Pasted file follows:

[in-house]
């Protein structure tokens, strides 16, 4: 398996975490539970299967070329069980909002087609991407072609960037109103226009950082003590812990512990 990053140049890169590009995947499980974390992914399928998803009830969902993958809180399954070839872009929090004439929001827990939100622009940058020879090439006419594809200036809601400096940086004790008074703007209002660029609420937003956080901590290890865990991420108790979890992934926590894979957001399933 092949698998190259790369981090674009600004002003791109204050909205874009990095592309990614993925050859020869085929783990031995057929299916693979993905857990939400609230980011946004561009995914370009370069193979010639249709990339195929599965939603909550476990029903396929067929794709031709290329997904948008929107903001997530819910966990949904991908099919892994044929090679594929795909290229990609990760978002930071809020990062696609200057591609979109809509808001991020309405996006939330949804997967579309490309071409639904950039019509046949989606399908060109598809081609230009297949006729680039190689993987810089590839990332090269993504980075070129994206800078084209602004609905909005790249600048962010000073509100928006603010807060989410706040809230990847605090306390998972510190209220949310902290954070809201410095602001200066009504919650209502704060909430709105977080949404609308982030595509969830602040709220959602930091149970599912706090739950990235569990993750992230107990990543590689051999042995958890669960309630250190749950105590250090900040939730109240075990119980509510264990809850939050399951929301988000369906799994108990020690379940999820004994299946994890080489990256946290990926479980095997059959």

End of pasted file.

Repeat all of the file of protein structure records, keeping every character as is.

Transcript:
[in-house]
């Protein structure tokens, strides 16, 4: 398996975490539970299967070329069980909002087609991407072609960037109103226009950082003590812990512990 990053140049890169590009995947499980974390992914399928998803009830969902993958809180399954070839872009929090004439929001827990939100622009940058020879090439006419594809200036809601400096940086004790008074703007209002660029609420937003956080901590290890865990991420108790979890992934926590894979957001399933 092949698998190259790369981090674009600004002003791109204050909205874009990095592309990614993925050859020869085929783990031995057929299916693979993905857990939400609230980011946004561009995914370009370069193979010639249709990339195929599965939603909550476990029903396929067929794709031709290329997904948008929107903001997530819910966990949904991908099919892994044929090679594929795909290229990609990760978002930071809020990062696609200057591609979109809509808001991020309405996006939330949804997967579309490309071409639904950039019509046949989606399908060109598809081609230009297949006729680039190689993987810089590839990332090269993504980075070129994206800078084209602004609905909005790249600048962010000073509100928006603010807060989410706040809230990847605090306390998972510190209220949310902290954070809201410095602001200066009504919650209502704060909430709105977080949404609308982030595509969830602040709220959602930091149970599912706090739950990235569990993750992230107990990543590689051999042995958890669960309630250190749950105590250090900040939730109240075990119980509510264990809850939050399951929301988000369906799994108990020690379940999820004994299946994890080489990256946290990926479980095997059959």